A Home For White Blackbirds




Rosa Luxemburg once called the clergy and theologians who supported the working class struggle “white blackbirds” a rare species. Today, I feel she would be delighted to see that a once rare species is not so rare in the 21st century. I count myself as one of her “white blackbirds”.


My own road to Socialism has always been founded by my faith. From sermons by Jesuit priests during Occupy, while I was in college, to my own questions of the political economy of the Kingdom of God, to being introduced to Marxism by an Episcopal priest, my road to socialism has always been a journey of faith. My participating in the socialist movement has been the living of my faith. I cannot look at the teachings of Christ without seeing in opposition to Mammon, that is to say capitalism. The history of the Church is replete of episodes of communal life from the Acts church to Benedictine monasticism and beyond. Thus I am proud to find myself in the footsteps of monks, mystics and disciples. For if we truly believe “thy kingdom come...on Earth as it is in Heaven’’, we profess socialism.


I joined the Democratic Socialists of America in July 2016, because I was attracted to how open they were to religious organizing. I have been a member ever since locally in Northern Virginia. In 2018 I had the honor of being the Metro DC’s liaison to the Poor People’s Campaign, attempting to link our organization with a faith based movement. Intellectually, as well as being a scholar of the early church, I have also focused on the attempts to reconcile Marxism and religion. This of course is a wrestling I deal with within myself being both Christian and Marxist. Of course this led me to discover the rich Anglican socialist tradition of the late 19th and early 20th centuries including the work and life of Vida Scudder, who like me tried to reconcile being both a Marxist and a Christian both with her own life and her activism. I also drew within my research to connect what the Social Gospel theologians were doing with what German Marxists, such as Karl Kautsky and Rosa Luxemburg similarly, find an olive branch between religion and socialism.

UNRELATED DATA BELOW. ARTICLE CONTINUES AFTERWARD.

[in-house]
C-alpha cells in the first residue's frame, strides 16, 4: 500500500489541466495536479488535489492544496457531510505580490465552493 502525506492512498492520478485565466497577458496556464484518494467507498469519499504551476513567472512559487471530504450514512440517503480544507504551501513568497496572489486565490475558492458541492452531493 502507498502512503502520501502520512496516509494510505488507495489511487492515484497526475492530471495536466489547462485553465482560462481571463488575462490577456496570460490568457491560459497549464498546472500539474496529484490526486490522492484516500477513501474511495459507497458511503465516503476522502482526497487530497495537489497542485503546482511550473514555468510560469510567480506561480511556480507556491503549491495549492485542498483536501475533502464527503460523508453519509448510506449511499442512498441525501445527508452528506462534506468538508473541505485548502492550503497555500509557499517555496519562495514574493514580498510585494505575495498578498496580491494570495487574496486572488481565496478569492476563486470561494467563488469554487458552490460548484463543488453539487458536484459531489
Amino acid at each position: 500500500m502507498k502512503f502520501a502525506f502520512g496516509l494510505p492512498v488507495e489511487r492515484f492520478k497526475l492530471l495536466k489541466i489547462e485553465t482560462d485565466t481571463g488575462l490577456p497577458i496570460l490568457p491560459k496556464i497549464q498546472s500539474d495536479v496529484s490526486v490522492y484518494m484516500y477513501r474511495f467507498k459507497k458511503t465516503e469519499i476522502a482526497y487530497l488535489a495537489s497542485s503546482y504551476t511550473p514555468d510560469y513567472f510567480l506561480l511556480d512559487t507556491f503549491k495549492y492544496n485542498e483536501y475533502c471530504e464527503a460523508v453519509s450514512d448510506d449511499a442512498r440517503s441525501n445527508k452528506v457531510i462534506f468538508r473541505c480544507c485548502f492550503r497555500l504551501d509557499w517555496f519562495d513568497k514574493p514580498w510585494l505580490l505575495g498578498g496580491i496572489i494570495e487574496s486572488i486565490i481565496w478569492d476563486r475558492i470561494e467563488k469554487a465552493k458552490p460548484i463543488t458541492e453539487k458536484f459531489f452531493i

This Spring I had the opportunity to connect with another Marxist Episcopalian and while at the April 2021 Religious Socialism Conference, the decision was to organize by faith tradition as the best organizing consensus we all could reach. Thus was created the Episcopal Caucus within the National Religious Socialism Working Group of DSA. The basic hope I have for the caucus is to be a home for comrades of the Episcopal faith to represent our own tradition within DSA while also becoming an organizing force within the Episcopal Church. Being a caucus, we are free and fluid to chart our own path. We have discussed so far Scudder, Liberation Theology, the Episcopal Church’s involvement in Indigenous Boarding Schools. Our caucus and its tradition have been mentioned on the socialist Christian podcast The Magnificast. We also have brought in non-Anglican mainliner comrades into the caucus because of my belief to organize the unorganized.


It is my hope that the caucus continues the work of those socialist clergy and lay persons who have gone before us. It is also my hope that more people of faith, in particular clergy, become more comfortable with the socialism label, as the manifestation of the politics of God.


Eric Sommers

Tampa Bay, FL


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